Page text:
This book also contains Saint-Exupéry’s own near-death experience, which he had already made in his time after the Aéropostale after a crash landing in the Egyptian desert. Saint-Exupéry and his co-pilot experienced a grueling desert journey during which they died shortly before thirst before being rescued by a Bedouin tribe.
The French writer and aviator Antoine de Saint-Exupery, pictured around 1935. His most famous book is “Le Petit Prince”.
Hulton Archive / Getty Images
This pioneering spirit wasn’t just reserved for pilots.
The story of Raymond Galtié is a case in point. Born in the south of France in 1901, he joined the submarine arm of the French Navy as a teenager. After serving during World War I, Galtié left the Navy in 1922 to join Aéropostale, where he worked as a mechanic.
“At that time, mechanics often flew with famous pilots like Mermoz or Saint-Exupéry. They developed close friendships because they spent many hours together in these small, fragile aircraft,” says Sònia Galtié, the recently arrived granddaughter of Raymond Galtié over a treasure trove of old family photos.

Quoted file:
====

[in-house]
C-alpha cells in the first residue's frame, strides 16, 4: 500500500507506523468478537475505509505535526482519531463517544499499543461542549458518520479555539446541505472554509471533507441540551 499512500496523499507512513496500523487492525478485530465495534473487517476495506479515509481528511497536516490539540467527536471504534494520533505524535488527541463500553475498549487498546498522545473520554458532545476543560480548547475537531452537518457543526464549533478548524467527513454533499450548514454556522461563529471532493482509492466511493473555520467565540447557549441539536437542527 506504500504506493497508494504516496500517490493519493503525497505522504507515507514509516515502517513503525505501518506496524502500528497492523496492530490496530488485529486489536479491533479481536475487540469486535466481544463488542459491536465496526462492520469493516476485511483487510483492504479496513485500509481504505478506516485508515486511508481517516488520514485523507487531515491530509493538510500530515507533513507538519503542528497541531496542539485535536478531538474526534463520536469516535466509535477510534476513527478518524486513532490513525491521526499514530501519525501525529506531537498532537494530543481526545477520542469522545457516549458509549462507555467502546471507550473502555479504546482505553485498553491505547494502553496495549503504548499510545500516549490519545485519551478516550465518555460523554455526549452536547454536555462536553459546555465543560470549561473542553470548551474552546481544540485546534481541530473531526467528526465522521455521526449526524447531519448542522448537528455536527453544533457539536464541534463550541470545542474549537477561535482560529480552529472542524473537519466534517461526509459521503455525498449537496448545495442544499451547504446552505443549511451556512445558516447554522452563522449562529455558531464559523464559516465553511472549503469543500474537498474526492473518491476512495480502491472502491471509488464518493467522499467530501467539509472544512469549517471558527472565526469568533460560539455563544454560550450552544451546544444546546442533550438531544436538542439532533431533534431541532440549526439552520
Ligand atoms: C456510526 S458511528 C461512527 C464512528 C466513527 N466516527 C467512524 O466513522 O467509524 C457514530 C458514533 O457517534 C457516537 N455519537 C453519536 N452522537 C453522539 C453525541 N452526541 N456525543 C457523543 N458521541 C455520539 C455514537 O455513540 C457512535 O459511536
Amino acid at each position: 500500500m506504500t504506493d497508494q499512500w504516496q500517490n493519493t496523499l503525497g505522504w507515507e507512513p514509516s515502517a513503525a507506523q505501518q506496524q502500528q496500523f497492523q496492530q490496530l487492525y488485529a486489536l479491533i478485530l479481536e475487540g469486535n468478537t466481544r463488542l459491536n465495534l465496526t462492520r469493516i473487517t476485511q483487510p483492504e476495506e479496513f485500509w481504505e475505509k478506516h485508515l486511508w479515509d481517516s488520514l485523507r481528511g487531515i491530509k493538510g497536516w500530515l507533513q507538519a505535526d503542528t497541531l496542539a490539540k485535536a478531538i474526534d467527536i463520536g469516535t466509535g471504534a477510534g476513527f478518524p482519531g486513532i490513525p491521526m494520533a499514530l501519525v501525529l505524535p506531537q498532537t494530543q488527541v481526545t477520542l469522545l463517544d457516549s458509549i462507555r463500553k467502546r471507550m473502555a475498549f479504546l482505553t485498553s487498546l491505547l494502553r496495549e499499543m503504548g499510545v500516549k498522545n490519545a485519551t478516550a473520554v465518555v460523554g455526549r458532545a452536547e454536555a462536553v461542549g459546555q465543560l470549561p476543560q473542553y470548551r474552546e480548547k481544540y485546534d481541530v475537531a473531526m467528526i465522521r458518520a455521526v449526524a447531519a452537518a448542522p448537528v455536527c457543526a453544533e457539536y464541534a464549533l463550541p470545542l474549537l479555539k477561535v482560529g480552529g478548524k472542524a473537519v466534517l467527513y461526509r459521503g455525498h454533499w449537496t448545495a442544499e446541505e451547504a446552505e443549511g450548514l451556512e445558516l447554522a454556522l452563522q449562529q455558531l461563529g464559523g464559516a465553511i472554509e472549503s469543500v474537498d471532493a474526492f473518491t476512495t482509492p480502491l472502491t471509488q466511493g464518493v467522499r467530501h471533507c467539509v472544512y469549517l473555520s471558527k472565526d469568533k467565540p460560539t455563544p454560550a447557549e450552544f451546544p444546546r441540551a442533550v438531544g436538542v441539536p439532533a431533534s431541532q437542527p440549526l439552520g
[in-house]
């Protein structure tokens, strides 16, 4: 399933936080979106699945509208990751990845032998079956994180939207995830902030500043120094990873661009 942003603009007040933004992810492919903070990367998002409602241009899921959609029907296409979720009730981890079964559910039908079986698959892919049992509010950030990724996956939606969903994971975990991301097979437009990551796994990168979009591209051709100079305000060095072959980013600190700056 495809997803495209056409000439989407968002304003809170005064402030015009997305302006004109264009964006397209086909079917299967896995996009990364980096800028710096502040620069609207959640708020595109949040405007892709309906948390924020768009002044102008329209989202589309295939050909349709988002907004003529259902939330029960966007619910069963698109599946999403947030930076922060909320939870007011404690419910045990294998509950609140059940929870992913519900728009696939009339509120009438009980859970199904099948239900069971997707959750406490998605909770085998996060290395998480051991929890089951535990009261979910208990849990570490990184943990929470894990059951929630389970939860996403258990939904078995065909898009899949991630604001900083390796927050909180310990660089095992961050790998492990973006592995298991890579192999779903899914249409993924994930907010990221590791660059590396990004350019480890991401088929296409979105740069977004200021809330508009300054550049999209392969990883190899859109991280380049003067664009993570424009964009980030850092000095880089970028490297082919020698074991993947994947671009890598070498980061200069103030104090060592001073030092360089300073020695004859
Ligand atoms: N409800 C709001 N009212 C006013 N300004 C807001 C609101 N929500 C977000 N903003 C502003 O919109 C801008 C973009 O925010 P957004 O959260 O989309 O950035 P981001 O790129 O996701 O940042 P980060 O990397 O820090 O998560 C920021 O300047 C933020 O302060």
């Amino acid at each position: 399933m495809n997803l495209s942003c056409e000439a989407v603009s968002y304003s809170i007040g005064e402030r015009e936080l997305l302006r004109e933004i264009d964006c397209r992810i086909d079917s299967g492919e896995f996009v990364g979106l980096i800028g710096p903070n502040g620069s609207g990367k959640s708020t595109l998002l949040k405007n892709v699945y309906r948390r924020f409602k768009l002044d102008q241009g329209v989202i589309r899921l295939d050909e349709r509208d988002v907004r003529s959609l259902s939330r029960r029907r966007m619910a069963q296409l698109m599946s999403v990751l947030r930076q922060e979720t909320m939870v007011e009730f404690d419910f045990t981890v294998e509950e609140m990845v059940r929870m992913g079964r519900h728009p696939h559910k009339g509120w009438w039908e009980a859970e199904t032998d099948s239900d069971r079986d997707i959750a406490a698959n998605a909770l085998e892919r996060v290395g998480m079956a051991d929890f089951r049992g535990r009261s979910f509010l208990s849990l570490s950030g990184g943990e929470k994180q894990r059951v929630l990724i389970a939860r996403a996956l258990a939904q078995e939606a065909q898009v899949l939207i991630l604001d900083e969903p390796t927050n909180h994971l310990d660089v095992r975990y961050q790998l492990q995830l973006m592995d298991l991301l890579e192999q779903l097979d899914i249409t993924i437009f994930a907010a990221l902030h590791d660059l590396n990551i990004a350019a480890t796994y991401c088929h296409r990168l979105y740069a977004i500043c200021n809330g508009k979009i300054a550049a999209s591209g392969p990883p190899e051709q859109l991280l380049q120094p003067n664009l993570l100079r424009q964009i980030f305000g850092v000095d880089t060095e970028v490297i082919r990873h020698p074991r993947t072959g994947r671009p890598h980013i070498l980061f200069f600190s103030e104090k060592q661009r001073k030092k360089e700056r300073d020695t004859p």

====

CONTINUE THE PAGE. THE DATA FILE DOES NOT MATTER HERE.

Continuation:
This led her to continue researching the life of her grandfather and the Aéropostale. She came across several websites and forums celebrating the memory of the airline and this close community of people dedicated to the advancement of aviation.
Raymond Galtié’s commitment to Aéropostale had a happy ending. He traveled the world, worked in several of the company’s outposts in Latin America and Europe, and later made a successful career with Air France.
However, this was not the fate of the company’s most famous pilots.